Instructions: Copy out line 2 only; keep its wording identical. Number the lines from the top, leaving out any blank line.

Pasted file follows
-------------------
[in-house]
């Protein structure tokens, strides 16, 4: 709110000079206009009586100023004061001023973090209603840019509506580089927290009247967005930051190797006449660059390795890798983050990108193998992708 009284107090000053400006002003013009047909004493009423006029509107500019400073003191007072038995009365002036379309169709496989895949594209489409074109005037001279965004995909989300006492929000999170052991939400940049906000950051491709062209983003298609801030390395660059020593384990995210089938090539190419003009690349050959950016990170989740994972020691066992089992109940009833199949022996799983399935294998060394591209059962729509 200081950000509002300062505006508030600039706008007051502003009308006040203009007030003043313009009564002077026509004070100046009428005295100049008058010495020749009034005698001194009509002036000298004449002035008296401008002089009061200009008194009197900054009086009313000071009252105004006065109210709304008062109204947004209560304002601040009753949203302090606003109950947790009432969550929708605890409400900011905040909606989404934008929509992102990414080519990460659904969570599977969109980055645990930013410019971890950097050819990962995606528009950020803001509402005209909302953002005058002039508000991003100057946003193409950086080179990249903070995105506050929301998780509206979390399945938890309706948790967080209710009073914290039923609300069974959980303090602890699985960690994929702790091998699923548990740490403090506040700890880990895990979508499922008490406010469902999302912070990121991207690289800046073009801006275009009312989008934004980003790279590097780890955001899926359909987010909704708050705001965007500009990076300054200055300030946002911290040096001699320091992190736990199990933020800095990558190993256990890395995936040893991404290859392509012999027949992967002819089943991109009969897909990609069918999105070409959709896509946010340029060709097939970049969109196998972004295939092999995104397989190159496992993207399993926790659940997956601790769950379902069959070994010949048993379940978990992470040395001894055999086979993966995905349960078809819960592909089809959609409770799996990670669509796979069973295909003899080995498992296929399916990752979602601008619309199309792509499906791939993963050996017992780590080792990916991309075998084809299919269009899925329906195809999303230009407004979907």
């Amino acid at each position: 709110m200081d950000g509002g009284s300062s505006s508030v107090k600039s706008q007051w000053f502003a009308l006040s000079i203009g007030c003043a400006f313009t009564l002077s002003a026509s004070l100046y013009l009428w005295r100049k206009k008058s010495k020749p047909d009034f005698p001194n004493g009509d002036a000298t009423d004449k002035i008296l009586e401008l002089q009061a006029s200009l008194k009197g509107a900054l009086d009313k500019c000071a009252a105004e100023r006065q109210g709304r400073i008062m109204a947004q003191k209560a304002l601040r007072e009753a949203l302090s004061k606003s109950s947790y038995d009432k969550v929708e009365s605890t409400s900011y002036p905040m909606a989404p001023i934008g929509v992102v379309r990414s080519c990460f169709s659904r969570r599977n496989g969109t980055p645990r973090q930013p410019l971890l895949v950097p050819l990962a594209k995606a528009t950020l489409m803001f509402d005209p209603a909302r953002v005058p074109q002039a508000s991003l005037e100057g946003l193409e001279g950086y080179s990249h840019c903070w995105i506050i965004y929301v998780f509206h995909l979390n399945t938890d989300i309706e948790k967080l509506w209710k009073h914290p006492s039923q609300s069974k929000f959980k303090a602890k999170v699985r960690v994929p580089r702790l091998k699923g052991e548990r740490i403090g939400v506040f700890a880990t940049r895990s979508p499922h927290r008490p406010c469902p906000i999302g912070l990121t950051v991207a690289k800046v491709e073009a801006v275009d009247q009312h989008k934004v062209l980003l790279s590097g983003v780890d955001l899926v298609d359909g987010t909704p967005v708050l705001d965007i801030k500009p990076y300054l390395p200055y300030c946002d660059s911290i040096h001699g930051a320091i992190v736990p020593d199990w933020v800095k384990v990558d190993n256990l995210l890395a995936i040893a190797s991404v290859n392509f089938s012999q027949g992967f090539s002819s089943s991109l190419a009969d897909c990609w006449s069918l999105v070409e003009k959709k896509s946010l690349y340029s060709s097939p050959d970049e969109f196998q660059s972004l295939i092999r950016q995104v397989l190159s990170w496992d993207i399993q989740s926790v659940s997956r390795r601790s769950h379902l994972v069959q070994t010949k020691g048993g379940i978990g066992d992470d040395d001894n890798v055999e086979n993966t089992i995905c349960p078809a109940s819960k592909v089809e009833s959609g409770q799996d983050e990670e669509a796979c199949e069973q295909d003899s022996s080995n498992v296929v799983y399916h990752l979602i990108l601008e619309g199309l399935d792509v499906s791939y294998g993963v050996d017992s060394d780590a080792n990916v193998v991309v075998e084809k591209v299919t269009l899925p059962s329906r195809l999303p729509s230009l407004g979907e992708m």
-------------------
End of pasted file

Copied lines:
């Protein structure tokens, strides 16, 4: 709110000079206009009586100023004061001023973090209603840019509506580089927290009247967005930051190797006449660059390795890798983050990108193998992708 009284107090000053400006002003013009047909004493009423006029509107500019400073003191007072038995009365002036379309169709496989895949594209489409074109005037001279965004995909989300006492929000999170052991939400940049906000950051491709062209983003298609801030390395660059020593384990995210089938090539190419003009690349050959950016990170989740994972020691066992089992109940009833199949022996799983399935294998060394591209059962729509 200081950000509002300062505006508030600039706008007051502003009308006040203009007030003043313009009564002077026509004070100046009428005295100049008058010495020749009034005698001194009509002036000298004449002035008296401008002089009061200009008194009197900054009086009313000071009252105004006065109210709304008062109204947004209560304002601040009753949203302090606003109950947790009432969550929708605890409400900011905040909606989404934008929509992102990414080519990460659904969570599977969109980055645990930013410019971890950097050819990962995606528009950020803001509402005209909302953002005058002039508000991003100057946003193409950086080179990249903070995105506050929301998780509206979390399945938890309706948790967080209710009073914290039923609300069974959980303090602890699985960690994929702790091998699923548990740490403090506040700890880990895990979508499922008490406010469902999302912070990121991207690289800046073009801006275009009312989008934004980003790279590097780890955001899926359909987010909704708050705001965007500009990076300054200055300030946002911290040096001699320091992190736990199990933020800095990558190993256990890395995936040893991404290859392509012999027949992967002819089943991109009969897909990609069918999105070409959709896509946010340029060709097939970049969109196998972004295939092999995104397989190159496992993207399993926790659940997956601790769950379902069959070994010949048993379940978990992470040395001894055999086979993966995905349960078809819960592909089809959609409770799996990670669509796979069973295909003899080995498992296929399916990752979602601008619309199309792509499906791939993963050996017992780590080792990916991309075998084809299919269009899925329906195809999303230009407004979907």